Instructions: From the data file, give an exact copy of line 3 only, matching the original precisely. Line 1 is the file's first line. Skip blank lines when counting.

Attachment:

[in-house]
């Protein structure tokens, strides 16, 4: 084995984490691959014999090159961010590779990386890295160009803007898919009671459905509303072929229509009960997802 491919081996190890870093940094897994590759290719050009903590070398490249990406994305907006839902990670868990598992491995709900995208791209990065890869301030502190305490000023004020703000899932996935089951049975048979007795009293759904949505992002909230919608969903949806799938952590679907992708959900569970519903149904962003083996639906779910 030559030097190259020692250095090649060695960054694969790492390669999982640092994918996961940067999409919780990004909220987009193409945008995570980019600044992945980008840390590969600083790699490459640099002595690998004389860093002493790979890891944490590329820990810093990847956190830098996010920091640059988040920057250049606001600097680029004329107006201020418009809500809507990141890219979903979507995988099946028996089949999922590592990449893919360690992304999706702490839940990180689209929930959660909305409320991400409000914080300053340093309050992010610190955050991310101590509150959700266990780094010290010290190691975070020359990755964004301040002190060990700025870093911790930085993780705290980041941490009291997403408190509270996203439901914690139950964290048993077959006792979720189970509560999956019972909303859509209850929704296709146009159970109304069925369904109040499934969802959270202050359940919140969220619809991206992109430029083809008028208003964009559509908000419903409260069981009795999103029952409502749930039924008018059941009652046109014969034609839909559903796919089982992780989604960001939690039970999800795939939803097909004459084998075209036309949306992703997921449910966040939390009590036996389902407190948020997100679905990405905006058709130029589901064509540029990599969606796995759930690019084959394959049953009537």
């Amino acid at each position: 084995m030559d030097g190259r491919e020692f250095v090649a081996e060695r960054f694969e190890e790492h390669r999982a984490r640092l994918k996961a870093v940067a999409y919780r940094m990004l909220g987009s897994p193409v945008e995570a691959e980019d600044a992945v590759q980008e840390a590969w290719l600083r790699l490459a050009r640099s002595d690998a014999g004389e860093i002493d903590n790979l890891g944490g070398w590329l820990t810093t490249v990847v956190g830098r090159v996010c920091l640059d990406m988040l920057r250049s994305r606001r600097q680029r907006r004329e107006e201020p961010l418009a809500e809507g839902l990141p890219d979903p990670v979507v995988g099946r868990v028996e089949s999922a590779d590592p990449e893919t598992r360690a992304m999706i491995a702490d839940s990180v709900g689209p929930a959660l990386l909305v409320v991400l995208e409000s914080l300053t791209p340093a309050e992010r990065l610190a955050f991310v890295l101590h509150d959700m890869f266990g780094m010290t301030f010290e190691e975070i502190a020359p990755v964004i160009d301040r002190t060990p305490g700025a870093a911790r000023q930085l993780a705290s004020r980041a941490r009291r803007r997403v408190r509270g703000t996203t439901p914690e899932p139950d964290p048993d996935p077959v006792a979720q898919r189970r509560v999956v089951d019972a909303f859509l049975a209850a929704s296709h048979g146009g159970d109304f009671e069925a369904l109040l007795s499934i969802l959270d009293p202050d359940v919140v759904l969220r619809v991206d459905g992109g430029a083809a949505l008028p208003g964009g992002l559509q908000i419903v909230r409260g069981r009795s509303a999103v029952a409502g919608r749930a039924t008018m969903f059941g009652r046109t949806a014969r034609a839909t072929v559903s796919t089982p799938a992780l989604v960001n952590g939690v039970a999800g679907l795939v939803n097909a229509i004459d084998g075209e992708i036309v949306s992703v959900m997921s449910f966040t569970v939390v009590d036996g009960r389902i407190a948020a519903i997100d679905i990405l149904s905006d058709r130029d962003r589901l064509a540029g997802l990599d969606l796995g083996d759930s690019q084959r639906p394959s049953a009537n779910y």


């Amino acid at each position: 084995m030559d030097g190259r491919e020692f250095v090649a081996e060695r960054f694969e190890e790492h390669r999982a984490r640092l994918k996961a870093v940067a999409y919780r940094m990004l909220g987009s897994p193409v945008e995570a691959e980019d600044a992945v590759q980008e840390a590969w290719l600083r790699l490459a050009r640099s002595d690998a014999g004389e860093i002493d903590n790979l890891g944490g070398w590329l820990t810093t490249v990847v956190g830098r090159v996010c920091l640059d990406m988040l920057r250049s994305r606001r600097q680029r907006r004329e107006e201020p961010l418009a809500e809507g839902l990141p890219d979903p990670v979507v995988g099946r868990v028996e089949s999922a590779d590592p990449e893919t598992r360690a992304m999706i491995a702490d839940s990180v709900g689209p929930a959660l990386l909305v409320v991400l995208e409000s914080l300053t791209p340093a309050e992010r990065l610190a955050f991310v890295l101590h509150d959700m890869f266990g780094m010290t301030f010290e190691e975070i502190a020359p990755v964004i160009d301040r002190t060990p305490g700025a870093a911790r000023q930085l993780a705290s004020r980041a941490r009291r803007r997403v408190r509270g703000t996203t439901p914690e899932p139950d964290p048993d996935p077959v006792a979720q898919r189970r509560v999956v089951d019972a909303f859509l049975a209850a929704s296709h048979g146009g159970d109304f009671e069925a369904l109040l007795s499934i969802l959270d009293p202050d359940v919140v759904l969220r619809v991206d459905g992109g430029a083809a949505l008028p208003g964009g992002l559509q908000i419903v909230r409260g069981r009795s509303a999103v029952a409502g919608r749930a039924t008018m969903f059941g009652r046109t949806a014969r034609a839909t072929v559903s796919t089982p799938a992780l989604v960001n952590g939690v039970a999800g679907l795939v939803n097909a229509i004459d084998g075209e992708i036309v949306s992703v959900m997921s449910f966040t569970v939390v009590d036996g009960r389902i407190a948020a519903i997100d679905i990405l149904s905006d058709r130029d962003r589901l064509a540029g997802l990599d969606l796995g083996d759930s690019q084959r639906p394959s049953a009537n779910y």